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AU - Allen, Loyd V.

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N2 - Significant decreases have been reported in phenytoin absorption when the suspension is combined with continuous enteral feedings. Several theories for this interaction have been proposed including binding of phenytoin to the protein constituents of the enteral formula, phenytoin binding to the calcium in the enteral formula, and inadequate dissolution of the suspension when delivered with the enteral formula due to the high pKa of phenytoin and the acidic nature of the enteral formula. We therefore evaluated the effects of pH levels 2.0, 3.5, 6.0, and 8.0 on the interaction of phenytoin suspension with enteral formula (Osmolite) with equilibrium dialysis using a Spectra/Por 1 (MWCO 6000-8000) molecularporous dialysis membrane. Phenytoin concentrations in the dialysis membrane (internal phase) mimicked the expected stomach concentrations of a 100-mg dose administered in an adult stomach containing 200 ml of gastric fluid. External phase buffers were sampled at 0.5, 1.0, 2.0, 4.0, 8.0, 12.0, and 24.0 hr after the start of the dialysis. The phenytoin concentrations in the external phase were compared between buffer alone or buffer combined with enteral formula at the same pH and time intervals. With pH 2.0 and 3.5 the enteral formula formed an aggregate with suspension whereas no aggregate was formed with pH 6.0 and 8.0. The phenytoin concentrations with pH 2.0 were 26% to 44% lower and with pH 3.5 were 11.5 to 27% lower when phenytoin suspension was combined with enteral solution. However, at 24 hr there was no difference between the two conditions with both pH 2.0 and 3.5. With pH 6.0 there was a significant difference at 24 hr and with pH 8.0 significant differences were reached only at 0.5, 1.0 and 2.0 hr. These results show that the phenytoin suspension/enteral formula interaction is pH dependent. There appears to be a physical entrapment of the large suspension particles when the protein in the enteral solution denatures at lower pH's. These results may in part explain the decreased erratic absorption when phenytoin suspension is combined with enteral feedings. (Journal of Parenteral and Enteral Nutrition 14:275-278, 1990).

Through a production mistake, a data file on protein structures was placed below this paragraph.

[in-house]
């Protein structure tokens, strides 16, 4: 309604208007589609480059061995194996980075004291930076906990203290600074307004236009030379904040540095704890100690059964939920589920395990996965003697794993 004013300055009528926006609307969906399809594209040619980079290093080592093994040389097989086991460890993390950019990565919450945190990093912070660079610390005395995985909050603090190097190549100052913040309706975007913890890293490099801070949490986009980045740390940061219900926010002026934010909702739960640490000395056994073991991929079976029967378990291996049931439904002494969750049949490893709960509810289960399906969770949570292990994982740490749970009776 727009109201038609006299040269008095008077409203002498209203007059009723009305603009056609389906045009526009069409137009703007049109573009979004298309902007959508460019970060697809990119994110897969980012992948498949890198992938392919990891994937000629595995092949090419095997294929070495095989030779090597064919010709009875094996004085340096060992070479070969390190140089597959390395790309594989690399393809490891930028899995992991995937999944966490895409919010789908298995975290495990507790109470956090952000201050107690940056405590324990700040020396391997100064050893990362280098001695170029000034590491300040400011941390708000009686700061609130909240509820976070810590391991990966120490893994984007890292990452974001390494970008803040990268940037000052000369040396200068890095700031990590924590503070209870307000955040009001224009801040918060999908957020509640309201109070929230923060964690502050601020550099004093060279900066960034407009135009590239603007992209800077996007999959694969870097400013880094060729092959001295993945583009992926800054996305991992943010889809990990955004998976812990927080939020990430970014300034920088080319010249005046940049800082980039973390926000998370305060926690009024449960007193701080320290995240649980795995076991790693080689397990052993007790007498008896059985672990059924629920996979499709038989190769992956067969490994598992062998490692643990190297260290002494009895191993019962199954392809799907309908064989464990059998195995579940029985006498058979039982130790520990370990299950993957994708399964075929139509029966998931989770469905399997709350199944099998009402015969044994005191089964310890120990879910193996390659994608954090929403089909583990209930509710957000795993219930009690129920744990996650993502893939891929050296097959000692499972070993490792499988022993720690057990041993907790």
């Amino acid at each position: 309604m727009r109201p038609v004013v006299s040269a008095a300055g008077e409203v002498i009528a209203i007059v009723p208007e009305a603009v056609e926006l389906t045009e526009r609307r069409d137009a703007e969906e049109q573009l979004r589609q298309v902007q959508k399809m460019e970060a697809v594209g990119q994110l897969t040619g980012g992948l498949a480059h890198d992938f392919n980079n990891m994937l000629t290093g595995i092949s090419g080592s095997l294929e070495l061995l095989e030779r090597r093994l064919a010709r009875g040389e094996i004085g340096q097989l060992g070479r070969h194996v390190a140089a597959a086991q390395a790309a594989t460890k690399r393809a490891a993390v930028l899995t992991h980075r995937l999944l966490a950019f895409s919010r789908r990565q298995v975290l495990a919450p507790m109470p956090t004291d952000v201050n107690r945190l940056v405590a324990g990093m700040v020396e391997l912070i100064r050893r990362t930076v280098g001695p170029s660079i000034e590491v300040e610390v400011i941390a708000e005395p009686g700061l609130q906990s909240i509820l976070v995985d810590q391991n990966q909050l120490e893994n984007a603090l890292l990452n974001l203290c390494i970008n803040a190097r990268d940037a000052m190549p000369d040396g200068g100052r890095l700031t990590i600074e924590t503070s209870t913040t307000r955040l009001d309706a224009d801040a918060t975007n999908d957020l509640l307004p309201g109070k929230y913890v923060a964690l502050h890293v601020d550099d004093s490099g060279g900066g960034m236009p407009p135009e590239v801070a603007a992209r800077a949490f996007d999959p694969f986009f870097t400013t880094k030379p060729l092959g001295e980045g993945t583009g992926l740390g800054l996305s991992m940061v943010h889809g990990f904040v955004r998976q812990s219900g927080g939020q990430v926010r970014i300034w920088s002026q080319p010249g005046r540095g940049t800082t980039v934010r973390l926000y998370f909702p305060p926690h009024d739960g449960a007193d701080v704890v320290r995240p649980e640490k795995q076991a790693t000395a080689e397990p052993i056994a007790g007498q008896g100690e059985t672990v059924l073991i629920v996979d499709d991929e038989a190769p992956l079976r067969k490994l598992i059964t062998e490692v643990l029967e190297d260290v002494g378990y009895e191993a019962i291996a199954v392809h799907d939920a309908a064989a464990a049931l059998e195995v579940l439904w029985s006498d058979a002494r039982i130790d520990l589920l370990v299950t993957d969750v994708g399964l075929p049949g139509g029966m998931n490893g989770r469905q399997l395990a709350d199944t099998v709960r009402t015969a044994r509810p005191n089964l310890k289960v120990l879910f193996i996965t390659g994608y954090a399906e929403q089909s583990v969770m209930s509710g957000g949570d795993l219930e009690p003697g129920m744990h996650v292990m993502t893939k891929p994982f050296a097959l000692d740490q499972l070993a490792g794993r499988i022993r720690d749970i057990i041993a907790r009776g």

AB - Significant decreases have been reported in phenytoin absorption when the suspension is combined with continuous enteral feedings. Several theories for this interaction have been proposed including binding of phenytoin to the protein constituents of the enteral formula, phenytoin binding to the calcium in the enteral formula, and inadequate dissolution of the suspension when delivered with the enteral formula due to the high pKa of phenytoin and the acidic nature of the enteral formula. We therefore evaluated the effects of pH levels 2.0, 3.5, 6.0, and 8.0 on the interaction of phenytoin suspension with enteral formula (Osmolite) with equilibrium dialysis using a Spectra/Por 1 (MWCO 6000-8000) molecularporous dialysis membrane. Phenytoin concentrations in the dialysis membrane (internal phase) mimicked the expected stomach concentrations of a 100-mg dose administered in an adult stomach containing 200 ml of gastric fluid. External phase buffers were sampled at 0.5, 1.0, 2.0, 4.0, 8.0, 12.0, and 24.0 hr after the start of the dialysis. The phenytoin concentrations in the external phase were compared between buffer alone or buffer combined with enteral formula at the same pH and time intervals. With pH 2.0 and 3.5 the enteral formula formed an aggregate with suspension whereas no aggregate was formed with pH 6.0 and 8.0. The phenytoin concentrations with pH 2.0 were 26% to 44% lower and with pH 3.5 were 11.5 to 27% lower when phenytoin suspension was combined with enteral solution. However, at 24 hr there was no difference between the two conditions with both pH 2.0 and 3.5. With pH 6.0 there was a significant difference at 24 hr and with pH 8.0 significant differences were reached only at 0.5, 1.0 and 2.0 hr. These results show that the phenytoin suspension/enteral formula interaction is pH dependent. There appears to be a physical entrapment of the large suspension particles when the protein in the enteral solution denatures at lower pH's. These results may in part explain the decreased erratic absorption when phenytoin suspension is combined with enteral feedings. (Journal of Parenteral and Enteral Nutrition 14:275-278, 1990).